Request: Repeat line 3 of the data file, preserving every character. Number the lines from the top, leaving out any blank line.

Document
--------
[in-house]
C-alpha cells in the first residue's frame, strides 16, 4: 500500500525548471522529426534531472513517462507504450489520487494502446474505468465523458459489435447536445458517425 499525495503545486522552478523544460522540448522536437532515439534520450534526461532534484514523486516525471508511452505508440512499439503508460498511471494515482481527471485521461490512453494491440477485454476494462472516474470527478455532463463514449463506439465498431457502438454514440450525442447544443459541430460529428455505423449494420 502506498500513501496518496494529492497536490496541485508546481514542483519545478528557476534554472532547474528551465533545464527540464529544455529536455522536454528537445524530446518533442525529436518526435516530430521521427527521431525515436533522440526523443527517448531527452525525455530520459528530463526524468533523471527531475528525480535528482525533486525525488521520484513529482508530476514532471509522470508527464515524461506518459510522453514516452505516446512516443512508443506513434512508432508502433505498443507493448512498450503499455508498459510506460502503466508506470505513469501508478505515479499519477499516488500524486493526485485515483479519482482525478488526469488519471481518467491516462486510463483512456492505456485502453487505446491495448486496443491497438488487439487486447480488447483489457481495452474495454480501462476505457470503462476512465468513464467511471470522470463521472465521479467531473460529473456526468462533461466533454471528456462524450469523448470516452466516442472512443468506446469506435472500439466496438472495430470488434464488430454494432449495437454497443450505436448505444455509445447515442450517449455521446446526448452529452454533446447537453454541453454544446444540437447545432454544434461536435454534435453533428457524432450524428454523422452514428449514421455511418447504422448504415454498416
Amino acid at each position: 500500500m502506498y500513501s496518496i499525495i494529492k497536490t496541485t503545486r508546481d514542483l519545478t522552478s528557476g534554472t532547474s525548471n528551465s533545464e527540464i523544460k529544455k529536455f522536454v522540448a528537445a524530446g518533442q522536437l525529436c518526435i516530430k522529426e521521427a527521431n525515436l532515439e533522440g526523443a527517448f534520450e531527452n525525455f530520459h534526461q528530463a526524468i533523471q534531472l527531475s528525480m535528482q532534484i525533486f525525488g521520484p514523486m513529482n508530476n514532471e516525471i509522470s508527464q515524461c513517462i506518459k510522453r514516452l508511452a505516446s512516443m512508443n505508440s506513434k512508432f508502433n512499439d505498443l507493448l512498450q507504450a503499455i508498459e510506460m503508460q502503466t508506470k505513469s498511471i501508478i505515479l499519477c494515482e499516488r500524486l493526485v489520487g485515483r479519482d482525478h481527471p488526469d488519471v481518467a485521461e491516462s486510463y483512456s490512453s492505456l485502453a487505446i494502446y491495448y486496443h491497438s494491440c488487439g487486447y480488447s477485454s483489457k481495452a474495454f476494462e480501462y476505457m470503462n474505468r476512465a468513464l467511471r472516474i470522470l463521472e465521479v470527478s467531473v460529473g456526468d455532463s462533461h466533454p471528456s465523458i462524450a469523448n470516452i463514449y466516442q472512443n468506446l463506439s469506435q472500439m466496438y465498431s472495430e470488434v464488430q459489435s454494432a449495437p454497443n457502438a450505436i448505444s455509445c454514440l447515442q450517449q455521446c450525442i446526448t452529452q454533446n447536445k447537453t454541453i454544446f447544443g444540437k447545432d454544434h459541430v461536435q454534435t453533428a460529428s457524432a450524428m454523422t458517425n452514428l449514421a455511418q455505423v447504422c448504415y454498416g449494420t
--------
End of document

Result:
Amino acid at each position: 500500500m502506498y500513501s496518496i499525495i494529492k497536490t496541485t503545486r508546481d514542483l519545478t522552478s528557476g534554472t532547474s525548471n528551465s533545464e527540464i523544460k529544455k529536455f522536454v522540448a528537445a524530446g518533442q522536437l525529436c518526435i516530430k522529426e521521427a527521431n525515436l532515439e533522440g526523443a527517448f534520450e531527452n525525455f530520459h534526461q528530463a526524468i533523471q534531472l527531475s528525480m535528482q532534484i525533486f525525488g521520484p514523486m513529482n508530476n514532471e516525471i509522470s508527464q515524461c513517462i506518459k510522453r514516452l508511452a505516446s512516443m512508443n505508440s506513434k512508432f508502433n512499439d505498443l507493448l512498450q507504450a503499455i508498459e510506460m503508460q502503466t508506470k505513469s498511471i501508478i505515479l499519477c494515482e499516488r500524486l493526485v489520487g485515483r479519482d482525478h481527471p488526469d488519471v481518467a485521461e491516462s486510463y483512456s490512453s492505456l485502453a487505446i494502446y491495448y486496443h491497438s494491440c488487439g487486447y480488447s477485454s483489457k481495452a474495454f476494462e480501462y476505457m470503462n474505468r476512465a468513464l467511471r472516474i470522470l463521472e465521479v470527478s467531473v460529473g456526468d455532463s462533461h466533454p471528456s465523458i462524450a469523448n470516452i463514449y466516442q472512443n468506446l463506439s469506435q472500439m466496438y465498431s472495430e470488434v464488430q459489435s454494432a449495437p454497443n457502438a450505436i448505444s455509445c454514440l447515442q450517449q455521446c450525442i446526448t452529452q454533446n447536445k447537453t454541453i454544446f447544443g444540437k447545432d454544434h459541430v461536435q454534435t453533428a460529428s457524432a450524428m454523422t458517425n452514428l449514421a455511418q455505423v447504422c448504415y454498416g449494420t